The narrative's other relationship given significant screen time involves track cashier George Peatty (has anyone been slapped around in the movies more than Elisha Cook Jr.?) and his statuesque wife Sherry Peatty (Marie Windsor), one of the greediest bitches in cinematic history. A most unlikely couple in terms of appearances, George and Sherry have been married five years. Not coincidentally, that happens to be the identical amount of time Johnny spent behind bars; the noir film seldom paints a flattering portrait of the institution of marriage. As Sherry repeatedly registers objections to the life she has reduced herself to through her wedding vow to George ("This crummy apartment and a hamburger for dinner."), one gets the feeling she has voiced similar complaints since the first day of their relationship. In terms of more recent developments, she recurringly makes her bullied husband feel small for allowing himself to be roughed up by his associates (which naturally was mostly her fault). When not looking in the mirror, Sherry's favorite hobby apparently, she is two-timing George with Val Cannon (Vince Edwards), who treats her like the tramp she is and is very up front about his need for an open relationship. The dangerous female Sherry causes the gears of the heist to seize not long after she learns her husband has a big score in the making. Her unwelcome presence outside Johnny's apartment instantly creates doubt about the viability of the crime while in its planning stages.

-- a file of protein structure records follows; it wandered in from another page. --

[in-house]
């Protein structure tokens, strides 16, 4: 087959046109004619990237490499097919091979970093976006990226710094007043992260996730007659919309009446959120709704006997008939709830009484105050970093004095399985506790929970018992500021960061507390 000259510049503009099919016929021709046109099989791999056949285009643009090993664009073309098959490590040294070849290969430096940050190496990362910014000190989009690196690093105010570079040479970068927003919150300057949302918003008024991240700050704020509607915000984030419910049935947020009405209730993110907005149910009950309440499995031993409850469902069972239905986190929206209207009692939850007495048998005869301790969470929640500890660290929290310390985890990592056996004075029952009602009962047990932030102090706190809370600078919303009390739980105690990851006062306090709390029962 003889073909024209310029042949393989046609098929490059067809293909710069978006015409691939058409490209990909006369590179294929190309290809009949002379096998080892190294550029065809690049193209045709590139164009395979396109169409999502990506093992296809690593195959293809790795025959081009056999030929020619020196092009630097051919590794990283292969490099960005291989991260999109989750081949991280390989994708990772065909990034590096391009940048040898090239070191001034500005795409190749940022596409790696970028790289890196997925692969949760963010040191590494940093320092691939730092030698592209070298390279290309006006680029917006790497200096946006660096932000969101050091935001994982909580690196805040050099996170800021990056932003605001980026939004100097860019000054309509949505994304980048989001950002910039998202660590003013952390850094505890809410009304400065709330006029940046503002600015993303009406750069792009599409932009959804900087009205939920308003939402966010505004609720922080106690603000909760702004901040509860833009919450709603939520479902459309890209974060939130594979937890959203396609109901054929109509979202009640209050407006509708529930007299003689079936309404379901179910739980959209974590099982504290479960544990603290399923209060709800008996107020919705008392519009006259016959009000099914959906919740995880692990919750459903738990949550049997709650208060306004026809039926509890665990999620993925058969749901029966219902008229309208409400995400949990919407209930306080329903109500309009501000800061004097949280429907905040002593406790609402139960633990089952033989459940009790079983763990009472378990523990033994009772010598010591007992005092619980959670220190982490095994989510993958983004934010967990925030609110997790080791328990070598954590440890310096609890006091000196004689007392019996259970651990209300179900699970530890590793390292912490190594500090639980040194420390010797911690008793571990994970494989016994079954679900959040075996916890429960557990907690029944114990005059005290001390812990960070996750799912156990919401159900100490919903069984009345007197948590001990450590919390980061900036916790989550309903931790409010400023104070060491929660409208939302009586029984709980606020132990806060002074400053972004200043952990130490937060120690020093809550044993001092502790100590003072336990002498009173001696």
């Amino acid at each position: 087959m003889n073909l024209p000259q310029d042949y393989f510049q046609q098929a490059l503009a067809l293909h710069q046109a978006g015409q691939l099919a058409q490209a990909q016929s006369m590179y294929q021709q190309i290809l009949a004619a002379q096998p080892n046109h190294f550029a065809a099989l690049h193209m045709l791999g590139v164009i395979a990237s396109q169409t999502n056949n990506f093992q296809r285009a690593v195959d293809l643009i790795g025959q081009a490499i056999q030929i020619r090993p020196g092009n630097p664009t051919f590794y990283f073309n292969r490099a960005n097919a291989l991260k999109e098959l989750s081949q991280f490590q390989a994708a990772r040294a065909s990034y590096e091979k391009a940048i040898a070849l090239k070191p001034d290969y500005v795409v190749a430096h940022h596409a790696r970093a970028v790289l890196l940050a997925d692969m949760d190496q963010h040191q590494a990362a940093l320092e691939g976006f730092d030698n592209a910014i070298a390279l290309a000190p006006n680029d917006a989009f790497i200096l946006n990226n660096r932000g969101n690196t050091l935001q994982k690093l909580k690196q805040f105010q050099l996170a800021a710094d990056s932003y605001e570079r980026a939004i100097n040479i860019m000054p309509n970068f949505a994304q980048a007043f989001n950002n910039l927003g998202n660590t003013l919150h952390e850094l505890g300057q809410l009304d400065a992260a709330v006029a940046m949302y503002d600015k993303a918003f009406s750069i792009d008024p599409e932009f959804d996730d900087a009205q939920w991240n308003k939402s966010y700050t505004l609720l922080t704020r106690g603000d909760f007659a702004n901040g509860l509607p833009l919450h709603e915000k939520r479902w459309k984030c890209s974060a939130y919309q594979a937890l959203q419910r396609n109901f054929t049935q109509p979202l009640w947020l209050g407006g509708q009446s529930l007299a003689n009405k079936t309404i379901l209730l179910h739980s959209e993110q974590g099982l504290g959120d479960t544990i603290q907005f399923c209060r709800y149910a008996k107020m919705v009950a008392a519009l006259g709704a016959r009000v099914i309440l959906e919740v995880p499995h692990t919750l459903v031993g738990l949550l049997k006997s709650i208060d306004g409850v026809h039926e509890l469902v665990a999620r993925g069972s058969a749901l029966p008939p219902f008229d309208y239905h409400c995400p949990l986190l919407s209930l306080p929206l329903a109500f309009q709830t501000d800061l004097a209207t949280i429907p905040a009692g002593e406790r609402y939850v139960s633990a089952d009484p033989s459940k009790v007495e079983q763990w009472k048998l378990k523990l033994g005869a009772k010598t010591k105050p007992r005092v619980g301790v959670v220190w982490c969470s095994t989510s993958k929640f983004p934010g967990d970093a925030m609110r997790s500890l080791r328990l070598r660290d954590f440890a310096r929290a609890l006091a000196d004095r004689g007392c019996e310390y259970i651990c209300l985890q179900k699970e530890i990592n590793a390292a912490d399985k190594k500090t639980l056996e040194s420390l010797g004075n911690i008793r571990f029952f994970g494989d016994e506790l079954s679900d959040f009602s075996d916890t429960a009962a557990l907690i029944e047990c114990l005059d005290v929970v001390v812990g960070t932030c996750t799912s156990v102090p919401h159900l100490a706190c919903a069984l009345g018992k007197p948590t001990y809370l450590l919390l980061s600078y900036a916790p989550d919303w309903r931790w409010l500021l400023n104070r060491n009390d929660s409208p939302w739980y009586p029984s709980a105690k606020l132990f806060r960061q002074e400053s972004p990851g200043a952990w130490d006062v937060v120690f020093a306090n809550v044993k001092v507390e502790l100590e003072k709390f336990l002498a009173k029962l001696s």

Less time is devoted to the other characters, yet all of them make an impact and nobody seems extraneous. Probably the most sympathetic among them is Mike O'Reilly (Joe Sawyer), a racetrack bartender devoted to his invalid wife Ruthie O'Reilly (Dorothy Adams), a woman even more reliant on a man to take care of her than Fay. Patrolman Randy Kennan (Ted de Corsia) is a dirty cop and Leo (Jay Adler) is Randy's no-nonsense creditor. Nikki Arcane (Timothy Carey never moves his teeth when he talks) is the heist crew's weapons man who shares a WWII injury connection with a track parking attendant (James Edwards). Kubrick regular Joe Turkel (THE SHINING ) makes an appearance as Tiny. Most memorable of the heist team's specialty guys is Maurice Oboukhoff (Kola Kwariani), both an intellectual (a chess player) and a brute (a hairy pro wrestler). In fact the same could be said about Kwariani.
As Kubrick shifts his film back and forth in time in the interest of illustrating each heist member's contribution to the crime, the narrative can be followed easily and every plot thread is simple to understand. The time element is a recurring motif that begins with the narration supplied by Art Gilmore (a real-life radio announcer), who makes the viewer aware of dates and times. Reminders of the film's time-sensitive nature include time ticking away at the Peattys' breakfast the day of the heist. After the heist takes place, a delay due to heavy traffic causes Johnny to be 15 minutes late for the post-heist rendezvous, enough time for a devastating gun battle to finish off everyone present. And talk about a tense moment with an inflexible deadline: Johnny and Fay at the American Airlines service desk discussing the rules that govern carry-on luggage!